Sunday, April 23, 2006

Preventing Team Problems

Mention “teamwork” to many people and they won’t get a warm feeling. They’ll remember the times when they served on “teams” in which a fraction of the members did most of the work and the rest were along for the ride. Worse still, they’ll recall groups where the non-working members only created barriers for the workers or sniped at the lack of progress.

These problems can even arise with good teams as the dynamics change from project to project. Some strategies to head off difficulties are:

  • Determine roles and responsibilities early and periodically review them. Although it will make sense for members with relevant skills to handle certain tasks, each team member should receive assignments and should be expected to report on their progress. As the old saying goes, if you can’t skin the bear then at least grab a leg.
  • Recognize that roles should change with needs. Rather than setting the responsibilities for all tasks at the beginning, it may make sense to determine responsibilities for later tasks at a later date. A task leader in the early stage may shift to a more supportive role later on and one of the team support members may assume leadership, all simply because skills must be matched with responsibility.
  • Tie down specific responsibilities. Exactly who is doing precisely what by which specific date. Beware of vague assignments. They have a habit of not getting done.
  • Establish team ground rules to determine how conflict should be handled. Some basic rules: No factions. No back-biting. No sulking or declaring war. If there is a disagreement, team members will try to resolve it one-on-one and, if that is not successful or possible, then it will be brought – without prior lobbying – to the rest of the team.
  • Set team values. Team members don’t hoard information. They don't ambush one another at meetings. They don’t let other team members fail. They return calls and answer email. They keep their minds open to alternative approaches. [When opinions are solicited, everyone contributes and declares a position. No one "passes" and then attacks the team's actions later.] They are courteous at all times. They criticize performance, not people. They take initiative. They always put mission over turf. They are solution and not blame-oriented.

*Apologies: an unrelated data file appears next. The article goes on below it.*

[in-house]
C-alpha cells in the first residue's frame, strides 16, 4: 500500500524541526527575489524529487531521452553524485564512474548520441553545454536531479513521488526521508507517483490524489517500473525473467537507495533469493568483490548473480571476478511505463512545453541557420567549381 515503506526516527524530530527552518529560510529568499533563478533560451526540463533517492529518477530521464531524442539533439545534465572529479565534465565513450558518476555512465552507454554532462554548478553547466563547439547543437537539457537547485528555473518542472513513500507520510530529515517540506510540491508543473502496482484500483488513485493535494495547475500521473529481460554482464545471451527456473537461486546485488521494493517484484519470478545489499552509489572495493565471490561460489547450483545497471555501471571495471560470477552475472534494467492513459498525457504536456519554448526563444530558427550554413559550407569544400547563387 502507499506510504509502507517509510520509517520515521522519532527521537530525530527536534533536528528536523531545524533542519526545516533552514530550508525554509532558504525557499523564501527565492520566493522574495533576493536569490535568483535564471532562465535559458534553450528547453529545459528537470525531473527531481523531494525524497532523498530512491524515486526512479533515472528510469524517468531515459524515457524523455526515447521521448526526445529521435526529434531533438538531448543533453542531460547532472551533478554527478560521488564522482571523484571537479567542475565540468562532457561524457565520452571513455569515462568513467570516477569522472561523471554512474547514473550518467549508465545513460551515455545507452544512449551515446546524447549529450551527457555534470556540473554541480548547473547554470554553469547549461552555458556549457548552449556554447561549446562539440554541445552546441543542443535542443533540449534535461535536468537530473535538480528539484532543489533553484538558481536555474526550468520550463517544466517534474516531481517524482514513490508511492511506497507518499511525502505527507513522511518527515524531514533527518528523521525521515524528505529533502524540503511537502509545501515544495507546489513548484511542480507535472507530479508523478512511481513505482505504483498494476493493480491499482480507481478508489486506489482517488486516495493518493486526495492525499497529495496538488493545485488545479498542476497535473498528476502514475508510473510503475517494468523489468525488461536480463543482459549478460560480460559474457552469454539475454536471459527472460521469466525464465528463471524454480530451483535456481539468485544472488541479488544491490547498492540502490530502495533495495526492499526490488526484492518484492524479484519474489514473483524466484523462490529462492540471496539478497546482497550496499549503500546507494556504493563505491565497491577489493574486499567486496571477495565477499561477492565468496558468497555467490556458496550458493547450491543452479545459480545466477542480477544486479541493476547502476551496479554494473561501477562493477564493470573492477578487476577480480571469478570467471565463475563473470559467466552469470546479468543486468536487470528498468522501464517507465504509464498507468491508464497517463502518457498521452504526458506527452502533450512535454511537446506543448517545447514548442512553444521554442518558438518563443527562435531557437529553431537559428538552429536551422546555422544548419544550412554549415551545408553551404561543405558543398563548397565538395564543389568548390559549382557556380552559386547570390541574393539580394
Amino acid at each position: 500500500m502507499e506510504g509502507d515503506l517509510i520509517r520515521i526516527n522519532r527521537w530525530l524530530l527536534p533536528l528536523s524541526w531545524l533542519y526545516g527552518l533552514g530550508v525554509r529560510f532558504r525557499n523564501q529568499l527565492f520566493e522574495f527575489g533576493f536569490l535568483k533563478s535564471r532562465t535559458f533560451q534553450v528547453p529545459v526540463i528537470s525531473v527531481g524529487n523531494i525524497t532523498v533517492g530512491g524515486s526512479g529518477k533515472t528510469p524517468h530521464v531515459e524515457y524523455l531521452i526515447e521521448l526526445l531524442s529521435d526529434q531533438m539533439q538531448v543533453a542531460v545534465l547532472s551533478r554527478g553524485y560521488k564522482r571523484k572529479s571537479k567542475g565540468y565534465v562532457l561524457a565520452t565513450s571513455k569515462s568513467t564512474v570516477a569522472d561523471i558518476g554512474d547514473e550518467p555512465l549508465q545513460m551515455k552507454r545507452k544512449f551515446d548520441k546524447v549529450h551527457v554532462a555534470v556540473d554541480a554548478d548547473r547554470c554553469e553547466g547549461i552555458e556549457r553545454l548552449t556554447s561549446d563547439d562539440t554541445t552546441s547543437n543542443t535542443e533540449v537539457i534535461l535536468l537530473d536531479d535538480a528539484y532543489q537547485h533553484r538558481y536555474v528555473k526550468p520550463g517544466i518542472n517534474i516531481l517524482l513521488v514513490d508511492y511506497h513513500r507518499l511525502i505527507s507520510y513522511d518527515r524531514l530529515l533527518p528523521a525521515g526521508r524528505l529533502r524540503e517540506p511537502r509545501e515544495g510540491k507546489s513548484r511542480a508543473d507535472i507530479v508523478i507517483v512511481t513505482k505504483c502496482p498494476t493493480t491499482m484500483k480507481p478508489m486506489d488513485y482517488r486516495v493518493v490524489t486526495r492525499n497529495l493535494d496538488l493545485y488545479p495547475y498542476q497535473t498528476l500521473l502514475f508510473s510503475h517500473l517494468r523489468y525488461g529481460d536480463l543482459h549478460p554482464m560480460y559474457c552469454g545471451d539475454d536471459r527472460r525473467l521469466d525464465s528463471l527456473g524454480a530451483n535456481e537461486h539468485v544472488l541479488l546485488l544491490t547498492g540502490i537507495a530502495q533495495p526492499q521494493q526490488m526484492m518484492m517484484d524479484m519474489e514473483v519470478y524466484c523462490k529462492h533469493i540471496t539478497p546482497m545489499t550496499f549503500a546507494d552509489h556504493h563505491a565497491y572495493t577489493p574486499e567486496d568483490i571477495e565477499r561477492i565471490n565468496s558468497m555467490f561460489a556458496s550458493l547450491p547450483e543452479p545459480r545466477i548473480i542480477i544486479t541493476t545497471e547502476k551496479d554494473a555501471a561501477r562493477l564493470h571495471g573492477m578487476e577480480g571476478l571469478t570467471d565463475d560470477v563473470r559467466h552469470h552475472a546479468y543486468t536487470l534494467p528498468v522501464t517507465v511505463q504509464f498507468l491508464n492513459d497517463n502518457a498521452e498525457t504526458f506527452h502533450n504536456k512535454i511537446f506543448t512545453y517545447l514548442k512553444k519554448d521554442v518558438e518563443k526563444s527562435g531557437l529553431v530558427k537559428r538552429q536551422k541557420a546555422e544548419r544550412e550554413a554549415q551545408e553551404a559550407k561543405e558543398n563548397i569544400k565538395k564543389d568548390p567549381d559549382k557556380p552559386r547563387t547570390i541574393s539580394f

• Create a “dashboard report” that will feature key elements of progress. Set “red zones” for each area so the team will know if actions are seriously behind their target dates.
  • Circulate progress reports on a frequent basis. People get distracted by other duties. They forget things. The progress reports and the red zones can nudge them back on track.
  • Watch out for fatigue. Standards and performance can easily slip when people get tired. Schedule rest breaks and be sensitive to the demands of family.
  • Celebrate progress. Don’t just keep raising the bar. Take some time to reward the team for success. Make the team, not individual members, the star.

Teams require attention. Maintaining a team is not like launching a rocket. You can’t just set the coordinates at the beginning and then all else will automatically follow. Teams need to be monitored, repaired, and recalibrated. In an ideal world, you might not have to do that, but if you don’t carefully watch your team, you’ll wind up in a jungle.

1 Comments:

At 12:53 AM, Anonymous Anonymous said...

My colleague hoards information and makes me run amok. How do I address this issue in the case that I am a fellow colleague and not a manager.

 

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